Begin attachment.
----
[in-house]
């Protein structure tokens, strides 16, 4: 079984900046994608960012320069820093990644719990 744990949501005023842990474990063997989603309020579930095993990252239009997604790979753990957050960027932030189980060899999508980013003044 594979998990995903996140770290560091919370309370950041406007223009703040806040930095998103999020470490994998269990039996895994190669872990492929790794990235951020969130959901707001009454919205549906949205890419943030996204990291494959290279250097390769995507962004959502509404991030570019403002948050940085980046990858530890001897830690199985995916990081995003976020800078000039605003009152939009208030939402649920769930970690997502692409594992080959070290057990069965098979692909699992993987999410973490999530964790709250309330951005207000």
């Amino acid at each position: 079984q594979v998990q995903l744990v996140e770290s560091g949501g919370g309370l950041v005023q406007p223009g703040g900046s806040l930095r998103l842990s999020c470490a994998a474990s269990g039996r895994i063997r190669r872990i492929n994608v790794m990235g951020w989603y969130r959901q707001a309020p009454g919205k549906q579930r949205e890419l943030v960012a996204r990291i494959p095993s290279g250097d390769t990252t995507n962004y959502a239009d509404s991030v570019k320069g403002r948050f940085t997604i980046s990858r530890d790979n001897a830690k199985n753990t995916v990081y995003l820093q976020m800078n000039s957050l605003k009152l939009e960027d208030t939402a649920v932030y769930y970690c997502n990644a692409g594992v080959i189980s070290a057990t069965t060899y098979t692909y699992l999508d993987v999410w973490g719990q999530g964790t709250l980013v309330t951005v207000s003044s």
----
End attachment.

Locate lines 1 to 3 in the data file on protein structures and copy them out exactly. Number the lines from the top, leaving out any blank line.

[in-house]
């Protein structure tokens, strides 16, 4: 079984900046994608960012320069820093990644719990 744990949501005023842990474990063997989603309020579930095993990252239009997604790979753990957050960027932030189980060899999508980013003044 594979998990995903996140770290560091919370309370950041406007223009703040806040930095998103999020470490994998269990039996895994190669872990492929790794990235951020969130959901707001009454919205549906949205890419943030996204990291494959290279250097390769995507962004959502509404991030570019403002948050940085980046990858530890001897830690199985995916990081995003976020800078000039605003009152939009208030939402649920769930970690997502692409594992080959070290057990069965098979692909699992993987999410973490999530964790709250309330951005207000």
């Amino acid at each position: 079984q594979v998990q995903l744990v996140e770290s560091g949501g919370g309370l950041v005023q406007p223009g703040g900046s806040l930095r998103l842990s999020c470490a994998a474990s269990g039996r895994i063997r190669r872990i492929n994608v790794m990235g951020w989603y969130r959901q707001a309020p009454g919205k549906q579930r949205e890419l943030v960012a996204r990291i494959p095993s290279g250097d390769t990252t995507n962004y959502a239009d509404s991030v570019k320069g403002r948050f940085t997604i980046s990858r530890d790979n001897a830690k199985n753990t995916v990081y995003l820093q976020m800078n000039s957050l605003k009152l939009e960027d208030t939402a649920v932030y769930y970690c997502n990644a692409g594992v080959i189980s070290a057990t069965t060899y098979t692909y699992l999508d993987v999410w973490g719990q999530g964790t709250l980013v309330t951005v207000s003044s």